Are You Caring or Caretaking?By Dr. Margaret Paul
June 14, 2010
Are you sometimes giving and caring to another and then wonder why your caring isn't appreciated? Learn why!
Caring = giving to another from love, for the joy of it - as a free gift
Caretaking = giving to get love, giving with an agenda attached, giving yourself up
Even though the actions of caring and the actions of caretaking might look exactly the same, the intention behind each is totally different, so the energy of the actions is also completely different.
Sandy is a caretaker. She is constantly doing things for others - sometimes because they ask her to and other times because she believes that is what they want and expect. The problem is that Sandy often abandons herself to give to others, and then expects others to give back to her and fill the emptiness within her caused by her self-abandonment. She ignores her own feelings and uses giving to others as an addiction to avoid responsibility for herself. She uses her caretaking as a form of control to try to get others to like and value her, rather than learning to like and value herself.
While others may like what Sandy gives to them, they rarely give back to her in the way she hopes for, so Sandy generally ends up feeling invisible, unappreciated, disappointed and drained, and often angry as well.
The energy of Sandy's caretaking often doesn’t feel good to others, as they feel pulled on and obligated to give back.
Monica, on the other hand, has learned through her Inner Bonding work to connect with her personal source of spiritual Guidance, which enables her to define her own worth so that she isn't needy of others' attention and approval. She knows how to fill herself with love and to take 100% responsibility for her own feelings. Before giving to others, she checks in with herself to see if this is something she really wants to do, so that when she gives, it is for the joy of it. Her caring is a free gift - there are no strings attached. She has no expectations about how the other person "should" respond. She is truly giving and caring rather than caretaking.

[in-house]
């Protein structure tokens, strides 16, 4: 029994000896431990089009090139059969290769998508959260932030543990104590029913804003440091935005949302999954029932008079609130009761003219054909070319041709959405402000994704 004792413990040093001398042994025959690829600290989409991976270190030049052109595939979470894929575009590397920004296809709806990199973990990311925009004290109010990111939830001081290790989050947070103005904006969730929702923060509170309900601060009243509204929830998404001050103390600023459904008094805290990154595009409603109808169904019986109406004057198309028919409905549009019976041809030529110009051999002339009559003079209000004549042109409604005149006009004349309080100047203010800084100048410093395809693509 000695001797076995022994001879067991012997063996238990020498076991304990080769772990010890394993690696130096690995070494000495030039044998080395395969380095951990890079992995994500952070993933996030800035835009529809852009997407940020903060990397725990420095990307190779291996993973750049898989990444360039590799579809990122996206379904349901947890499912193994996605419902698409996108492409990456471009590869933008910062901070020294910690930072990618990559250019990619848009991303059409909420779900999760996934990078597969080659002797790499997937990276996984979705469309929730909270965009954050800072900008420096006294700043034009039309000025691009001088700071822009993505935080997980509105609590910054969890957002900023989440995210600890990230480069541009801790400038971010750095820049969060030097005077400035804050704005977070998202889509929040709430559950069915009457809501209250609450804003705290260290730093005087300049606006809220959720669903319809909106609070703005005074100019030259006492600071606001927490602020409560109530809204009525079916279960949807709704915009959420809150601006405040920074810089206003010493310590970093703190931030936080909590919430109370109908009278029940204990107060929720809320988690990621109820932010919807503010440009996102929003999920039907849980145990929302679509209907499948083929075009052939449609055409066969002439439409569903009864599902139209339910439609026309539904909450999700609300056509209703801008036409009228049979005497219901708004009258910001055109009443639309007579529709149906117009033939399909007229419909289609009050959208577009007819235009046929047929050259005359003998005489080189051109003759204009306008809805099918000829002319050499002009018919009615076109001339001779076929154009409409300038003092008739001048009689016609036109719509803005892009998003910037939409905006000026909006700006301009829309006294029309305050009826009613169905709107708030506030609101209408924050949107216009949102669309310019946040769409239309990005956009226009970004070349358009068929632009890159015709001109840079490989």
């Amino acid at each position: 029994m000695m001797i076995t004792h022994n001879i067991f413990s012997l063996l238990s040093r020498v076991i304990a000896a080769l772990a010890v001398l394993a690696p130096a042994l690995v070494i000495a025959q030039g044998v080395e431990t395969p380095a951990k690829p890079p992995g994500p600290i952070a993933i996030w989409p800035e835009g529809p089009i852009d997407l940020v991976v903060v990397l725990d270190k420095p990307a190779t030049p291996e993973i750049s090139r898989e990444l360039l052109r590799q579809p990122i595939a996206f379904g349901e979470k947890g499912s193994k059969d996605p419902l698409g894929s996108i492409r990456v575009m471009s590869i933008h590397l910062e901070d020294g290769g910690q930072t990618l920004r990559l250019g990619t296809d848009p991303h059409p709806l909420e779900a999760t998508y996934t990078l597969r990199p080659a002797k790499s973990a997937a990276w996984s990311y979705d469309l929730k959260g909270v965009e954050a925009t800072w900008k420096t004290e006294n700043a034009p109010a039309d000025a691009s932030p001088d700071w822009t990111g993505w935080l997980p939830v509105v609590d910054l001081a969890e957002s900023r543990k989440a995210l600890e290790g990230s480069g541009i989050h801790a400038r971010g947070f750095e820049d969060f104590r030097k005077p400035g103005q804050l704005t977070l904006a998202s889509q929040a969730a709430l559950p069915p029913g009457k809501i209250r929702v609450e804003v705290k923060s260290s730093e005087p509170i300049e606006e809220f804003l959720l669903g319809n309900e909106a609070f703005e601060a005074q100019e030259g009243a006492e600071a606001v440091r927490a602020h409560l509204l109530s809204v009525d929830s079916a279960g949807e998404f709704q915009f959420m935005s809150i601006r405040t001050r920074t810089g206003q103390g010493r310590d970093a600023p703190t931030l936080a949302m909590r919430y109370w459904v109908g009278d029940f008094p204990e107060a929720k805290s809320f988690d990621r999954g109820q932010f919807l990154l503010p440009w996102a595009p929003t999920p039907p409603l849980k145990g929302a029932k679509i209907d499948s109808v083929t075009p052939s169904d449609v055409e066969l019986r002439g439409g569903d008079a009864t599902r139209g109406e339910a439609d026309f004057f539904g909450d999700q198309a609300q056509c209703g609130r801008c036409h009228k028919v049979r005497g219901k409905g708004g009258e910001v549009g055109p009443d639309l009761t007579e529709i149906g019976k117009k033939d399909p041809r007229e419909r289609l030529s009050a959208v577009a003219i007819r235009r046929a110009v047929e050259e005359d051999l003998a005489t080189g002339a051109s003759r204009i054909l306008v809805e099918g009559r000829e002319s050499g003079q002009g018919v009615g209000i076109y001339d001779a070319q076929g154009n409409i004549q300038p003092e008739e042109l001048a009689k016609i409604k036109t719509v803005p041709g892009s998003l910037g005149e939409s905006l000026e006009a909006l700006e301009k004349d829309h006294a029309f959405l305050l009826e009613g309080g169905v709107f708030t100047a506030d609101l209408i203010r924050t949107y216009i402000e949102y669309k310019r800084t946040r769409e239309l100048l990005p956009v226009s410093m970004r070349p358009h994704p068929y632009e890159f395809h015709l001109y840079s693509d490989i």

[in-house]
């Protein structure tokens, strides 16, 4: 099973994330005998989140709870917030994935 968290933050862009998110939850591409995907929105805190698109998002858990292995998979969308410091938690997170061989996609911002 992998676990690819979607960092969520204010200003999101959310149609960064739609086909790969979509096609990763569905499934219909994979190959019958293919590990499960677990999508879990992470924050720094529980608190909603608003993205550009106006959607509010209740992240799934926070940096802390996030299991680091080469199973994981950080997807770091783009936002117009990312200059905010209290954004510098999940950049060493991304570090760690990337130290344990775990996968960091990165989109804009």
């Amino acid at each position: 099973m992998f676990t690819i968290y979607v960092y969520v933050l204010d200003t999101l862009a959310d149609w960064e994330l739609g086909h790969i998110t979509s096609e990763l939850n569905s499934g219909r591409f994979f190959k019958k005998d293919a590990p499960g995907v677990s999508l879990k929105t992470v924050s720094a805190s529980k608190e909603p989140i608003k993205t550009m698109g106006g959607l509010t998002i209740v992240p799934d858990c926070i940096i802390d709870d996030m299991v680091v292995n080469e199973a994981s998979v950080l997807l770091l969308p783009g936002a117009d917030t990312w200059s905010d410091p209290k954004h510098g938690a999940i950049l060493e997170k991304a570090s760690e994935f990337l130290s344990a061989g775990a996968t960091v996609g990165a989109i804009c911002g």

The energy of Monica's giving and caring feels wonderful - a breath of fresh air that warms the heart and fills the soul.
While Sandy and Monica may do exactly the same thing - for example cook a lovely meal for their partner - the energy of it is totally different because the intent is totally different.
When a husband gives his wife flowers to get something - approval, sex, attention - his wife can feel the strings attached and would have rather not received the flowers. She may give him a half-smile, but inside she may be feeling shut down or resistant, since she feels the flowers are a form of control. There is no love in the act of giving flowers when the intent is to get something back.
When a husband gives his wife flowers because, on his way home from work, his heart fills with love for his wife and he wants to express it in a way that he knows she appreciates, his wife will love getting the flowers.
So, while the act of giving the flowers is exactly the same, the intent behind the gift is totally different. We cannot hide our intent, as it is betrayed in our energy. There is a world of difference between the energy of caretaking - of giving to get - and the energy of giving and caring for the joy of it.
This often creates significant confusion between two people in a relationship. When one partner is unconsciously giving with an agenda attached, and the other partner is unconsciously responding with some resistance, the giver may feel rejected and the receiver may feel shamed at his or her own lack of appreciation or responsiveness. Only when both people understand intent, and the huge difference between the intent to control vs. the intent to love, can they untangle the interaction.
Join Dr. Margaret Paul for her 30-Day at-home Relationships Course: "Loving Relationships: A 30-Day Experience with Dr. Margaret Paul - For people who are partnered and people who want to be partnered."
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Focus on anyone you are angry at. Let yourself voice your anger out loud but not at the person. Now turn it around and let your inner child say the same thing to you, listening with openness and compassion. Whoever you are angry at can become your teacher for becoming aware of how you may be abandoning yourself.
By Dr. Margaret Paul